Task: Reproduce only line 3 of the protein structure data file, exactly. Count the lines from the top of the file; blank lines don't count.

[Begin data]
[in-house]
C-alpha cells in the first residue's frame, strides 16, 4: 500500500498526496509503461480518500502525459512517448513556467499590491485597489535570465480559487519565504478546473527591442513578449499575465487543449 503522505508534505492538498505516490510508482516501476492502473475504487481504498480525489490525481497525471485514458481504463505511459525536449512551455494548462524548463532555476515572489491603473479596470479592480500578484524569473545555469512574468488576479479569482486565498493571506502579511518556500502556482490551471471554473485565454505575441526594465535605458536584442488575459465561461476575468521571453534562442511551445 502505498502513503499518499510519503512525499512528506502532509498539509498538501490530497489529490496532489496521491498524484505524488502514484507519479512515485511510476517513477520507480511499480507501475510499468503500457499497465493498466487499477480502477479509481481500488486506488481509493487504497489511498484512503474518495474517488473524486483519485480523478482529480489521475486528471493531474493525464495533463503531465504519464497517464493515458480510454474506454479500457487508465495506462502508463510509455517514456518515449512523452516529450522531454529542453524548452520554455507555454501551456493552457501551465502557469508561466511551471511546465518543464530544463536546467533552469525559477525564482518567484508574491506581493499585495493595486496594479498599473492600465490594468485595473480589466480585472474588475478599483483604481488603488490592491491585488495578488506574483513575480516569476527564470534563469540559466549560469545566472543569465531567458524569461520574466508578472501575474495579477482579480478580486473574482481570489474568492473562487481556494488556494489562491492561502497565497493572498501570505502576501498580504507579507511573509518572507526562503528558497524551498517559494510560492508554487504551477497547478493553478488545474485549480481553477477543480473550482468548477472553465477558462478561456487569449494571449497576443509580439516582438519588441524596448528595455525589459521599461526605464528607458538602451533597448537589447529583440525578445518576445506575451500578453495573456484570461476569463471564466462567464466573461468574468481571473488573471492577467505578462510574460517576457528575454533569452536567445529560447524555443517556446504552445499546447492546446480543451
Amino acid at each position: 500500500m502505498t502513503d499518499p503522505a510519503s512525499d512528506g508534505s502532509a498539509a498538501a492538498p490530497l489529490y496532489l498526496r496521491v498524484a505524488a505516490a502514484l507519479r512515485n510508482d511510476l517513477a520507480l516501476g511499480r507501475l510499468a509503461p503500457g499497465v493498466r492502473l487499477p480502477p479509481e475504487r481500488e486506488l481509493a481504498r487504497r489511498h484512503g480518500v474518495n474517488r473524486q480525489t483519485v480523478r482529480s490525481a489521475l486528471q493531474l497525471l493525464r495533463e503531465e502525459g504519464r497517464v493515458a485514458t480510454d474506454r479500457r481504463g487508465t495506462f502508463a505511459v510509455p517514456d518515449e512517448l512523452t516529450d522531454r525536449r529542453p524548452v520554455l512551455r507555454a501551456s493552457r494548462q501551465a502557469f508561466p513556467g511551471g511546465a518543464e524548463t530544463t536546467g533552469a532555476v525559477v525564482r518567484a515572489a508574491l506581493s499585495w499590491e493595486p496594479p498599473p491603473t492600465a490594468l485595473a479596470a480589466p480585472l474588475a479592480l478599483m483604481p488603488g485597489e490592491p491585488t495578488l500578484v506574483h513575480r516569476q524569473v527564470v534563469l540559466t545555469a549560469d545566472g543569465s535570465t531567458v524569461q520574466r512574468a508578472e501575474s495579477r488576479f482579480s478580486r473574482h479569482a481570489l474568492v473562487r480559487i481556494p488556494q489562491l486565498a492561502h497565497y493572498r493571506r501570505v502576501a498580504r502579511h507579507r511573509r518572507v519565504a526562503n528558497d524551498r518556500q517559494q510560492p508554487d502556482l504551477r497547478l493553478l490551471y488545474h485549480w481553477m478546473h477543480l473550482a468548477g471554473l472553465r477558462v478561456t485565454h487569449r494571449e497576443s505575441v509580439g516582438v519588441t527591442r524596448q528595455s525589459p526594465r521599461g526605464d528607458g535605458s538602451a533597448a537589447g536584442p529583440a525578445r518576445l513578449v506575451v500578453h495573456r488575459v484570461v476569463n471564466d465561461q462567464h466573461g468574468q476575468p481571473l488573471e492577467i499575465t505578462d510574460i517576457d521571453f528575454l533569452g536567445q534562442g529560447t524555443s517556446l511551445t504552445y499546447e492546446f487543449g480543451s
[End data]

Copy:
Amino acid at each position: 500500500m502505498t502513503d499518499p503522505a510519503s512525499d512528506g508534505s502532509a498539509a498538501a492538498p490530497l489529490y496532489l498526496r496521491v498524484a505524488a505516490a502514484l507519479r512515485n510508482d511510476l517513477a520507480l516501476g511499480r507501475l510499468a509503461p503500457g499497465v493498466r492502473l487499477p480502477p479509481e475504487r481500488e486506488l481509493a481504498r487504497r489511498h484512503g480518500v474518495n474517488r473524486q480525489t483519485v480523478r482529480s490525481a489521475l486528471q493531474l497525471l493525464r495533463e503531465e502525459g504519464r497517464v493515458a485514458t480510454d474506454r479500457r481504463g487508465t495506462f502508463a505511459v510509455p517514456d518515449e512517448l512523452t516529450d522531454r525536449r529542453p524548452v520554455l512551455r507555454a501551456s493552457r494548462q501551465a502557469f508561466p513556467g511551471g511546465a518543464e524548463t530544463t536546467g533552469a532555476v525559477v525564482r518567484a515572489a508574491l506581493s499585495w499590491e493595486p496594479p498599473p491603473t492600465a490594468l485595473a479596470a480589466p480585472l474588475a479592480l478599483m483604481p488603488g485597489e490592491p491585488t495578488l500578484v506574483h513575480r516569476q524569473v527564470v534563469l540559466t545555469a549560469d545566472g543569465s535570465t531567458v524569461q520574466r512574468a508578472e501575474s495579477r488576479f482579480s478580486r473574482h479569482a481570489l474568492v473562487r480559487i481556494p488556494q489562491l486565498a492561502h497565497y493572498r493571506r501570505v502576501a498580504r502579511h507579507r511573509r518572507v519565504a526562503n528558497d524551498r518556500q517559494q510560492p508554487d502556482l504551477r497547478l493553478l490551471y488545474h485549480w481553477m478546473h477543480l473550482a468548477g471554473l472553465r477558462v478561456t485565454h487569449r494571449e497576443s505575441v509580439g516582438v519588441t527591442r524596448q528595455s525589459p526594465r521599461g526605464d528607458g535605458s538602451a533597448a537589447g536584442p529583440a525578445r518576445l513578449v506575451v500578453h495573456r488575459v484570461v476569463n471564466d465561461q462567464h466573461g468574468q476575468p481571473l488573471e492577467i499575465t505578462d510574460i517576457d521571453f528575454l533569452g536567445q534562442g529560447t524555443s517556446l511551445t504552445y499546447e492546446f487543449g480543451s